Remitz has the hot hand. This is getting interesting.
I holler out, "Great job Derek, we're outta here."
He looks up and says, "Well hold on now, I kinda like you guys being here. I like how this is going so far."
Me, "We gotta head in and get the pictures up. You've already caught them too good."
Remitz, "Stay with me for one more drift," said with a smile.
How can you turn down an invitation like that? One more drift it is.
Another quick run up the shoal, another drift, another bite. This time one of the ones Remitz really needs, a 4-1/2 pounder. The wind is still doing its thing, the waves are still doing their thing, and now Remitz is finally doing his thing. "Turns out I might actually know what I'm doing," said Remitz after a long morning of self-doubt.
On Day 1 Derek Remitz weighed 24-4 to sit in second place. But the end result isn't a very good indicator of how the day went. Five bites. That's a little better description of the day. "I was lucky to catch what I caught," Relitz said after weighing his fish on Day 1. "I just went to a place where I've caught 'em in the past and the wind was blowing the perfect direction for me to drift it."
So far this morning, Remitz has had one bite. And he just lost it. After a ferocious battle the. 4-1/2 pound smallie pulled off just as Remitz was getting into position to bring it aboard. He whipped his rod around in disgust and climb back to his trolling motor. The waves are building here and turning into rollers. The nose of the boat goes up and down as each wave passes. In these conditions running is work. Fishing is a challenge. Landing a fish, a real chore. Remitz may have another 24-4 in him today, but don't look at the standings if he does and think it was anywhere close to easy.
About the time one loses hope, hope finds him.
Derek Remitz has been scoreless for the first 3 hours of the day. Drift after drift Remitz drops his drop shot and reels it in with nothing but a worm on the other end of his line. The one missed opportunity of the morning becomes more and more painful with every unproductive drop.
Then in an instant all the voices inside Remitz's head are silenced by the scream of his spinning reel. He's hooked up. A tense battle ensues and relief rushes over Remitz as he grabs hold of the lips of a 3-pound smallmouth. No giant, but she's in the boat and not swimming away with broken bits of his heart.
An enthusiastic applause from our garners a smile from Remitz. "I was beginning to wonder," he said. No sooner had the words left his mouth than he was hooked up again. Judging by the rod bend, this one apparently a little bigger. Another tense battle, another hand in the water and this time Remitz hugs a 4-pounder into the boat.
In two drops of the dropshot Remitz has erased the memory of two hundred fruitless drops before. He's in the zone, the fish are biting and he's only three drops away from grabbing the Day 2 lead.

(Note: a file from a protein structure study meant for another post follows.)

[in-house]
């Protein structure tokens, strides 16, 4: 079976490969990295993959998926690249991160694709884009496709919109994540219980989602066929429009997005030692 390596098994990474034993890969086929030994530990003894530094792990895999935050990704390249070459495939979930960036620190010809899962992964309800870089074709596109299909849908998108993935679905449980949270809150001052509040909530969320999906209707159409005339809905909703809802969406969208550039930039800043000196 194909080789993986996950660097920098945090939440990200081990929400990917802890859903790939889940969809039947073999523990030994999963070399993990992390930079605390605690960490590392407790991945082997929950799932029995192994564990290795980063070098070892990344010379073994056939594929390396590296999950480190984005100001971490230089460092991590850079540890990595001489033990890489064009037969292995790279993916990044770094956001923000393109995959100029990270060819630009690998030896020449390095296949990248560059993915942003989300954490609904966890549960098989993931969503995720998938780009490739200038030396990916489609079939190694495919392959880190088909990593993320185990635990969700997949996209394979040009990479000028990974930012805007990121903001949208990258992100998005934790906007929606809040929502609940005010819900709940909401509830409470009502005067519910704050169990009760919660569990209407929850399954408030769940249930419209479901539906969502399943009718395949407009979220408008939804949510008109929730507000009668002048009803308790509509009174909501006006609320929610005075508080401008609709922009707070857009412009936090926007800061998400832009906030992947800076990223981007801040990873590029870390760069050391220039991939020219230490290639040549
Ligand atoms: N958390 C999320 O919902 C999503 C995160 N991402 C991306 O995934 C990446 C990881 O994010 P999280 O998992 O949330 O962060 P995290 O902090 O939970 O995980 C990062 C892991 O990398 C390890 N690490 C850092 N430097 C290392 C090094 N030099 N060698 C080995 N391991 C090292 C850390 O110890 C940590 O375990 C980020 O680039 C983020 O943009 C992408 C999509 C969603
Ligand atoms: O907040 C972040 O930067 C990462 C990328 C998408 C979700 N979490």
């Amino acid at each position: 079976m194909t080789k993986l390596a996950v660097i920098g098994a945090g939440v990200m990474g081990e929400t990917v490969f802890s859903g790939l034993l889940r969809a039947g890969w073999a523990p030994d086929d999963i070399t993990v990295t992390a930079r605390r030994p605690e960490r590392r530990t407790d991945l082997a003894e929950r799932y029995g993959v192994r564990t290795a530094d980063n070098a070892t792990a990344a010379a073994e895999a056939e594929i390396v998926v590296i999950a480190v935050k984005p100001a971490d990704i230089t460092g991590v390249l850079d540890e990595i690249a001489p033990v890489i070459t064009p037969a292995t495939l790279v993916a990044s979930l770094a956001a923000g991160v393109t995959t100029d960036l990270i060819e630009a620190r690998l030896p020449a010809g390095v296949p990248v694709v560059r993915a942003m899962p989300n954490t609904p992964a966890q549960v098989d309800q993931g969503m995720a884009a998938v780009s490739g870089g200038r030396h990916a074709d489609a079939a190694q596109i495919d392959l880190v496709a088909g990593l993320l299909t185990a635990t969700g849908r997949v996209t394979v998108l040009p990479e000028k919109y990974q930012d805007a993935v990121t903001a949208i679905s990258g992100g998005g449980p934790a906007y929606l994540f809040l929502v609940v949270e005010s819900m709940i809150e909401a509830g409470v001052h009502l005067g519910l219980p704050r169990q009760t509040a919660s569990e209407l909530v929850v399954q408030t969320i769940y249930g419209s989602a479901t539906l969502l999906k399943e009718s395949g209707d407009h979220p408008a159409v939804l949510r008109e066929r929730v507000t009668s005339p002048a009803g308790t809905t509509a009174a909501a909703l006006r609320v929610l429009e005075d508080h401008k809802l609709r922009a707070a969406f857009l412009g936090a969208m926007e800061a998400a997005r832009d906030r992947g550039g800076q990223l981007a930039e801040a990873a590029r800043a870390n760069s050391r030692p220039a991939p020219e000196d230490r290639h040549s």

We found Derek Remitz and JT Kenney both fishing the same shoal. Remitz sitting in second after Day 1, battling for a shot at the Bassmaster Classic. Kenney shuffled back in the pack after Day 1, but fighting tooth and nail for his bid at the Elite Series. Both anglers are scoreless so far, letting the wind blow them down the shoal a few hundred yards before cranking the big motor and repositioning at the head of the shoal again.
My camera boat driver for the week Brandon Osting and I are sitting in the middle of Lake Erie waiting for Derrick Remitz. This is where he plans to fish today. I say 'plans to' because nothing is guaranteed when it comes to traveling on Lake Erie. This scene looks calm, peaceful even. But the absence of white caps doesn't mean much. We're in the midst of a 3-foot choppy waves that are fighting to become rollers. Before we launched this morning, Brandon asked me to help him come up with a nickname for his 20-ft ProCraft. About 10 minutes into our run this morning, after leaving the water 50 times or so, I suggested he just scratch out the "Pro" and replace it with "Air" to read AirCraft.
On our little jaunt out this morning, the bolts on Brandon's onboard charger broke. Really though we were lucky that was the only casualty. And what's wild is its not really that bad out today. The ride in may be a different story...
We made our way from takeoff to the Pelee Island region and we have seen numerous clusters of boats. We've seen a couple fish catches so far, including one by Elite Series hopeful Adrian Avena.
Some guys are trying not to think about a possible Elite invite, but it is certainly on the forefront of Avena's mind.
"One more fish," said Avena. "One more fish and I could be fishing the Elite Series."
He just boated number five, but it was his smallest of the day.
We are bobbing and weaving through boats to find the leader David Reault. Word is he is around this region somewhere.